David Coffaro Vineyard and Winery Winemaker's Diary

Week 2
January 10, 1999 to January 16, 1999 
January 11, 1999

Today I received the results on the last five wines that were sent to Vinquiry for analysis. These results are even more surprising than the last ones. It makes me wonder how accurate these resuls are. The dry Sauvignon Blanc showed an alcohol of 14.42. Don't ask me how that could happen. The pH is 3.33; the TA .622; free SO2 was 7, so I added some SO2 to bring it up to approximately 20 ppm today. The Aca Modot turned in at 14.32 alcohol, a pH of 3.65, TA of .642, free SO2 of 18 ppm. The Pinot Noir results were the most surprising. The carbonic Pinot had an alcohol of 13.86, which was about what I suspected, a pH of 3.64. The cold soak Pinot had an alcohol of 14.1 and a pH of 3.60. The hot fermentation Pinot was the most surprising, with an alcohol of 14.66 and a pH of 3.48. All the wines had very little sugar and malic acid left in them, which was good. What surprises me about all the results was that the alcohols were all so high compared to the results of three days ago. You must understand that I know what the sugar readings were at harvest, and if I had to compare the wines from three days ago with the wine alcohol results of today, the alcohols should be more similar. I do have analysis equipment for alcohol and pH, and although it isn't as sophisticated as Vinquiry's, I hope in the next few days to spend some time analyzing these wines for myself. I did check the sugar readings on each bin of Pinot Noir that came in at 45 degrees when picked back in October. They were all the same. If the alcohol readings on the Pinot Noir are correct, that would obviously conclude that a hot fermentation would create more alcohol than a cold fermentation. I will have to confer with my Davis-educated winemaker friends, but if I remember right, it should be the opposite. 

January 12, 1999

A few customers have commented on my desire to produce half bottles, so I thought tonight I would elaborate more on that subject. To be honest, I've never opened up the same wine in different sized bottles at the same time. So I really have no practical experience whether I would prefer a magnum over a 750 or 375 ml bottle of the same wine.  I can only relate it to an experience I had in the early 1970's. There were many half bottles of Bordeaux wines available at that time. So it was fun to buy several different bottles and taste them to decide on which Chateaux I liked. In 1972,  I bought a case of 1964 Petrus (a fabulous year for Petrus) - 24 half bottles, for $240.  I drank one bottle a year for 17 years (This was before I started the David Coffaro Wine Diet I mentioned a few days ago.). I did not see any difference in the wine over that entire 17-year period. The wines were stored between 60 and 70 degrees. Petrus obviously is a wine that lasts for a long time. It is also, I believe, 100 percent Merlot. I found very little complexity in the wine, although a very concentrated flavor. I thought "if this is the essence of Merlot, I am not a big fan of that grape". I then sold the remaining 7 half bottles for $500. If you could find those half bottles now, I'm sure they would be several hundred dollars a piece, if not more. What would it taste like now I wonder? I have been told a 750 ml bottle, or especially a magnum, would age better than these half bottles. I have grown to appreciate the fruit in the wines that are produced from my vineyard. I really like the fact that they do change dramatically within a few years. What I did not like about the half bottles of Petrus was that they did not change much over 17 years. That convinced me that I may not be a lover of magnums.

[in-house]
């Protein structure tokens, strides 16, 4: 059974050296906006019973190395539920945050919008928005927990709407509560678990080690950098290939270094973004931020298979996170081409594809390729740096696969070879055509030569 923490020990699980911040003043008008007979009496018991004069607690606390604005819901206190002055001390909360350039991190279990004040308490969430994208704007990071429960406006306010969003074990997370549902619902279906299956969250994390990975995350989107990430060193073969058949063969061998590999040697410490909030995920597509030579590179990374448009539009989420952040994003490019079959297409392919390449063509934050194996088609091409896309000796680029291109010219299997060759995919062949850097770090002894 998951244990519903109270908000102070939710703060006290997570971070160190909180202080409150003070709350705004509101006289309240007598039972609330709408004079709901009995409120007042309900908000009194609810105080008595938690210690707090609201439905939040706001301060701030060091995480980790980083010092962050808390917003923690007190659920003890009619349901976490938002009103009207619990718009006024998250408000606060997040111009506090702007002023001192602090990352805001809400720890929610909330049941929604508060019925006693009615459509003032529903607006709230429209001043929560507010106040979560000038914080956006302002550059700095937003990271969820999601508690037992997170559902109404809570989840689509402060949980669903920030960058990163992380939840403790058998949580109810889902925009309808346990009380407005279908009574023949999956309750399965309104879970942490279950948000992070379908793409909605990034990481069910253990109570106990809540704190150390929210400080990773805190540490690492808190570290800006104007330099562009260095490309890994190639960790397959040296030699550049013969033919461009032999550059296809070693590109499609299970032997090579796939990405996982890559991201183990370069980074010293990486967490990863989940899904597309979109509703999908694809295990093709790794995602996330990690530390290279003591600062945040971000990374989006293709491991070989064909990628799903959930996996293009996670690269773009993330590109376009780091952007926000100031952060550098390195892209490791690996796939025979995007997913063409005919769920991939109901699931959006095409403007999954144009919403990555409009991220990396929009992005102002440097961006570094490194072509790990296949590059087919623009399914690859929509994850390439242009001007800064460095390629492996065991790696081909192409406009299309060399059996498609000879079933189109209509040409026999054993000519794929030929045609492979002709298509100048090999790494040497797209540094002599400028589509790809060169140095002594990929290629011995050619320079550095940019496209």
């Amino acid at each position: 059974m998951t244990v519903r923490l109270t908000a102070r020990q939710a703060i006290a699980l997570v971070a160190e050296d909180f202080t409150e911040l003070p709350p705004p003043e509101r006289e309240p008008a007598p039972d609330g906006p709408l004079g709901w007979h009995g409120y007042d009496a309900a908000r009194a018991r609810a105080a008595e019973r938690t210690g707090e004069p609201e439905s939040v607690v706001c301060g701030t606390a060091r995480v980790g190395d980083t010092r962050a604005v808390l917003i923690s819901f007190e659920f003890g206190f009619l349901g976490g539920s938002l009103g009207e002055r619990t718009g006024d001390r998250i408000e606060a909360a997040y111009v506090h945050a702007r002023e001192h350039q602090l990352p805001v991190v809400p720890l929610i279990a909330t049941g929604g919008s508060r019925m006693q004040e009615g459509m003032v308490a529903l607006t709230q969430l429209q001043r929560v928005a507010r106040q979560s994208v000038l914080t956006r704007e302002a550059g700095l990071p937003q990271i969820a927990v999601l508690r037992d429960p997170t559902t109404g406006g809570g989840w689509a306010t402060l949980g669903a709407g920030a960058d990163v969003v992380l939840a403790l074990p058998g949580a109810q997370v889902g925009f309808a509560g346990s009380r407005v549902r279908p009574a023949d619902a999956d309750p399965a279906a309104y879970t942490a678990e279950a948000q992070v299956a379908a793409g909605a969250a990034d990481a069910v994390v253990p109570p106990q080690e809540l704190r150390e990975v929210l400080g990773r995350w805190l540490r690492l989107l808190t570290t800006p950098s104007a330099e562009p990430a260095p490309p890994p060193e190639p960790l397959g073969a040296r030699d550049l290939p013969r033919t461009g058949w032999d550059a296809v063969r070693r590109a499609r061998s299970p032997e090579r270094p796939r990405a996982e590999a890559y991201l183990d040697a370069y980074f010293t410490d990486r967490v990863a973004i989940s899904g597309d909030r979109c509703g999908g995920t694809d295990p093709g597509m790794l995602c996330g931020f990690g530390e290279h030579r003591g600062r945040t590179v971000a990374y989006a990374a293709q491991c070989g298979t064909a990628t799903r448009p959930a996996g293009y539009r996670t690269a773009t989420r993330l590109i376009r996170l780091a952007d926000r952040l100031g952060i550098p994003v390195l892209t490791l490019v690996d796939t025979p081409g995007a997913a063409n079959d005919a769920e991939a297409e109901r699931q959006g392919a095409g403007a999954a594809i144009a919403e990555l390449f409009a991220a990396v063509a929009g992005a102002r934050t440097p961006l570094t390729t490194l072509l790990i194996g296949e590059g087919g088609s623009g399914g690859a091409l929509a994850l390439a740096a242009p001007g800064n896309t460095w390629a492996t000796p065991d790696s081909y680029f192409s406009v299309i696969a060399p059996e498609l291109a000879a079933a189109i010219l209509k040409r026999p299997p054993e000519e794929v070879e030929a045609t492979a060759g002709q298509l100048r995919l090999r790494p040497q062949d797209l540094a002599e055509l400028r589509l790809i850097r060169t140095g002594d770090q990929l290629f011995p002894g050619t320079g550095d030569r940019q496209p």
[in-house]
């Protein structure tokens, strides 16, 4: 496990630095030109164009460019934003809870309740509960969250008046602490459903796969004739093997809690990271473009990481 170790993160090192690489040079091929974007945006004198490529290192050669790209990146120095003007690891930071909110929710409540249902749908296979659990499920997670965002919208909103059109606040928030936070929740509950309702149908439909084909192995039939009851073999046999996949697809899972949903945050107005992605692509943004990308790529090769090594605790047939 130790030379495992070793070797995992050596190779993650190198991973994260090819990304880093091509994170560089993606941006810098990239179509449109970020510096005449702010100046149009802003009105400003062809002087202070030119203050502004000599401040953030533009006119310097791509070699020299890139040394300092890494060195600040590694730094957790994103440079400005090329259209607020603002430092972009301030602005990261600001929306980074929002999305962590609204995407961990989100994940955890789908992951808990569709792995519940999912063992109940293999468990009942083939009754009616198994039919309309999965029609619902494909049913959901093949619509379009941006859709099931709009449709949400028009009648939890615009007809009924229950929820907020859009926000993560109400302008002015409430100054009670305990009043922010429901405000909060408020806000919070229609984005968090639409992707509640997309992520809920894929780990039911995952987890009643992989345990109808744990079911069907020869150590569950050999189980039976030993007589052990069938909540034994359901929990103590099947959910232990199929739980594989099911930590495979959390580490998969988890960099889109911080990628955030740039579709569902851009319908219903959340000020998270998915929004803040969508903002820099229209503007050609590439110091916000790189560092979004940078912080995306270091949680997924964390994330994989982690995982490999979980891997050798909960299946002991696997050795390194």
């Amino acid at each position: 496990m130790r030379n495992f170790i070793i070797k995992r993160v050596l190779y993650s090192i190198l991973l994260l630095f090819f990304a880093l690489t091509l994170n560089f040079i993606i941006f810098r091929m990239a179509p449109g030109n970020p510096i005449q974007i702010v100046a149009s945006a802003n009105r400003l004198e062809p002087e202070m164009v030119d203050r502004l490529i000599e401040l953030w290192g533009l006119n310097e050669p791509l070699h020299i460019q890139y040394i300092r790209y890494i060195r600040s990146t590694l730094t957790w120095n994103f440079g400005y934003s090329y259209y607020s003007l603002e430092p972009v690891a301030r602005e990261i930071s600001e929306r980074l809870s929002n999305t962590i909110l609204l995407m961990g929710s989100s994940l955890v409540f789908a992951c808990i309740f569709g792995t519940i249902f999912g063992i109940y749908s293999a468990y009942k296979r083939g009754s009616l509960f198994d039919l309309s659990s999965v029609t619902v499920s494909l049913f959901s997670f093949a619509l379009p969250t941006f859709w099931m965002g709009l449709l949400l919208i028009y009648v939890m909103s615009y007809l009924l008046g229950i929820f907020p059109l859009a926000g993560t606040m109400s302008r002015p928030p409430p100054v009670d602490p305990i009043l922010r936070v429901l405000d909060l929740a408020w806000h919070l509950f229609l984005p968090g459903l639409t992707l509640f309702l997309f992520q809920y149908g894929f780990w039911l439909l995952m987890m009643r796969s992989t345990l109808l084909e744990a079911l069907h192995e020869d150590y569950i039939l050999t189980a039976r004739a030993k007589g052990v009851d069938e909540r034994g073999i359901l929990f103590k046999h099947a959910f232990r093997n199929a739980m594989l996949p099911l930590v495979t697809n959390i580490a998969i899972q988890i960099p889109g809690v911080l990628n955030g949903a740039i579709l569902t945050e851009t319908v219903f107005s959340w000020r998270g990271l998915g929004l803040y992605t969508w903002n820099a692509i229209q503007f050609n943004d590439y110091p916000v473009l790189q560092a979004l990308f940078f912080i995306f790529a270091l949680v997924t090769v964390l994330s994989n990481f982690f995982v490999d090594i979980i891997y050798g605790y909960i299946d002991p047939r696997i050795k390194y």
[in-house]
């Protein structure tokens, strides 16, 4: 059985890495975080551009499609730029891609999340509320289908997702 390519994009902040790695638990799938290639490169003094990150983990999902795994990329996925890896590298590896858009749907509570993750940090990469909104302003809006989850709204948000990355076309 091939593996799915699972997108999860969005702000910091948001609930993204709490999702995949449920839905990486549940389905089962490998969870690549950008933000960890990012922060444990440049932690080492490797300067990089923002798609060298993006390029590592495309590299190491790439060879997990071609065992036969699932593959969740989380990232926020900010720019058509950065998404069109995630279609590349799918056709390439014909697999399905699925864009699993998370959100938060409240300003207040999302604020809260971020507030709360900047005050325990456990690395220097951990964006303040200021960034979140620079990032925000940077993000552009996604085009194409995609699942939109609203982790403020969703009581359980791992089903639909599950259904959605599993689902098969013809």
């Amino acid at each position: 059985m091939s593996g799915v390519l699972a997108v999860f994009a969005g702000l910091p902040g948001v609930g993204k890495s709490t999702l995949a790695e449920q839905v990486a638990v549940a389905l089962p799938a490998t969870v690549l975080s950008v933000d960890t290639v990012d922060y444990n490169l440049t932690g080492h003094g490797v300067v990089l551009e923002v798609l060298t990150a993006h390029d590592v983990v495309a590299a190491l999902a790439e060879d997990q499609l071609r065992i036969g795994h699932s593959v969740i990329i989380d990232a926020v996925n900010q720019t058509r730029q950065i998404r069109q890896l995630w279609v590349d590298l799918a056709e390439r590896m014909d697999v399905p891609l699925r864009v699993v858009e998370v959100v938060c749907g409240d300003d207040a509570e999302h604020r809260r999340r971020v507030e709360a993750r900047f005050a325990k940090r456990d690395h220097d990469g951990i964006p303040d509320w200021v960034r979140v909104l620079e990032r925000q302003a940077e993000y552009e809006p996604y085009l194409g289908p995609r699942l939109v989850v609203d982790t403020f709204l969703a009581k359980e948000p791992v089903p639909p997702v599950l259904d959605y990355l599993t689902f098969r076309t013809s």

January 14, 1999

Most of my day was spent working on income taxes. I know, most of you think taxes aren't due until April 15th. I used to think that also, but as of last year I learned that I now have to pay taxes like most of you. As a starving grape grower and also with starting a new family, we have had to pay very little in the way of taxes in the last ten years. The first fiew years in the winery business also found us paying little but also losing money and becoming deeper in debt. Therefore, the reason I'm working on taxes this week is that I may have to re-calculate my estimated, which is due tomorrow. I quit about 5 o'clock today after Turbo Tax flashed on my screen "It appears that you may have a penalty for underpayment of estimated taxes applicable for 1998. This version of our program does not contain the form 2210 or the form 2210-F necessary to calculate your underpayment penalty." Since this is the home and proprietor's version, which cost me $70 - as opposed to some versions which are as low as $8 - and it did not have the form I needed, I decided it was time to retire to the kitchen and start my Coffaro Wine Diet for tonight.